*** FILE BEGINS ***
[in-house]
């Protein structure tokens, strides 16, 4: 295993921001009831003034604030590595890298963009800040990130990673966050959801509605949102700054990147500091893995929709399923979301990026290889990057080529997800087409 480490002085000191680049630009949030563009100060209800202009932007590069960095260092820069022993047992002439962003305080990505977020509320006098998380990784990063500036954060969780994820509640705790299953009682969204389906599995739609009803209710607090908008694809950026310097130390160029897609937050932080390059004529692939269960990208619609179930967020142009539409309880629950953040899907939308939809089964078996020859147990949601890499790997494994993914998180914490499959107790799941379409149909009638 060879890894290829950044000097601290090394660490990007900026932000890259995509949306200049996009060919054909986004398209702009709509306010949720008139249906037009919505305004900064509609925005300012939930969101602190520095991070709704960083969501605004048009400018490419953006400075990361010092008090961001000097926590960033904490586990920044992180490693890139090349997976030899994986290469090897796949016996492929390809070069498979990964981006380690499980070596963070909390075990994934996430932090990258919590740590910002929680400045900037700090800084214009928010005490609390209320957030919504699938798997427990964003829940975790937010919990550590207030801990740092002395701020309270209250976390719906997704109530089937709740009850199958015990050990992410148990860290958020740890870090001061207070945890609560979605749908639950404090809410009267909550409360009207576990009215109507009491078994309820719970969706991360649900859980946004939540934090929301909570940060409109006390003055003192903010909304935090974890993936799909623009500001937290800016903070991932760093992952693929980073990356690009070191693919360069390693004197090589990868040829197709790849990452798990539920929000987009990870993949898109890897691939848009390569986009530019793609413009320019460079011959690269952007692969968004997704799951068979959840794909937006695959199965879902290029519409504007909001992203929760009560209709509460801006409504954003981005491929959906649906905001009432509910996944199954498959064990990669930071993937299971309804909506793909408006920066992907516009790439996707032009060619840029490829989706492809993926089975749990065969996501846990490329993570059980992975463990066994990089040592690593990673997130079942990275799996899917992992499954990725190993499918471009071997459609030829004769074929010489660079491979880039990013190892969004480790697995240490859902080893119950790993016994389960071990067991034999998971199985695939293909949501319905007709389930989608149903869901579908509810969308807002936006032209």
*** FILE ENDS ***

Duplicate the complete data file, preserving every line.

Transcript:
[in-house]
């Protein structure tokens, strides 16, 4: 295993921001009831003034604030590595890298963009800040990130990673966050959801509605949102700054990147500091893995929709399923979301990026290889990057080529997800087409 480490002085000191680049630009949030563009100060209800202009932007590069960095260092820069022993047992002439962003305080990505977020509320006098998380990784990063500036954060969780994820509640705790299953009682969204389906599995739609009803209710607090908008694809950026310097130390160029897609937050932080390059004529692939269960990208619609179930967020142009539409309880629950953040899907939308939809089964078996020859147990949601890499790997494994993914998180914490499959107790799941379409149909009638 060879890894290829950044000097601290090394660490990007900026932000890259995509949306200049996009060919054909986004398209702009709509306010949720008139249906037009919505305004900064509609925005300012939930969101602190520095991070709704960083969501605004048009400018490419953006400075990361010092008090961001000097926590960033904490586990920044992180490693890139090349997976030899994986290469090897796949016996492929390809070069498979990964981006380690499980070596963070909390075990994934996430932090990258919590740590910002929680400045900037700090800084214009928010005490609390209320957030919504699938798997427990964003829940975790937010919990550590207030801990740092002395701020309270209250976390719906997704109530089937709740009850199958015990050990992410148990860290958020740890870090001061207070945890609560979605749908639950404090809410009267909550409360009207576990009215109507009491078994309820719970969706991360649900859980946004939540934090929301909570940060409109006390003055003192903010909304935090974890993936799909623009500001937290800016903070991932760093992952693929980073990356690009070191693919360069390693004197090589990868040829197709790849990452798990539920929000987009990870993949898109890897691939848009390569986009530019793609413009320019460079011959690269952007692969968004997704799951068979959840794909937006695959199965879902290029519409504007909001992203929760009560209709509460801006409504954003981005491929959906649906905001009432509910996944199954498959064990990669930071993937299971309804909506793909408006920066992907516009790439996707032009060619840029490829989706492809993926089975749990065969996501846990490329993570059980992975463990066994990089040592690593990673997130079942990275799996899917992992499954990725190993499918471009071997459609030829004769074929010489660079491979880039990013190892969004480790697995240490859902080893119950790993016994389960071990067991034999998971199985695939293909949501319905007709389930989608149903869901579908509810969308807002936006032209």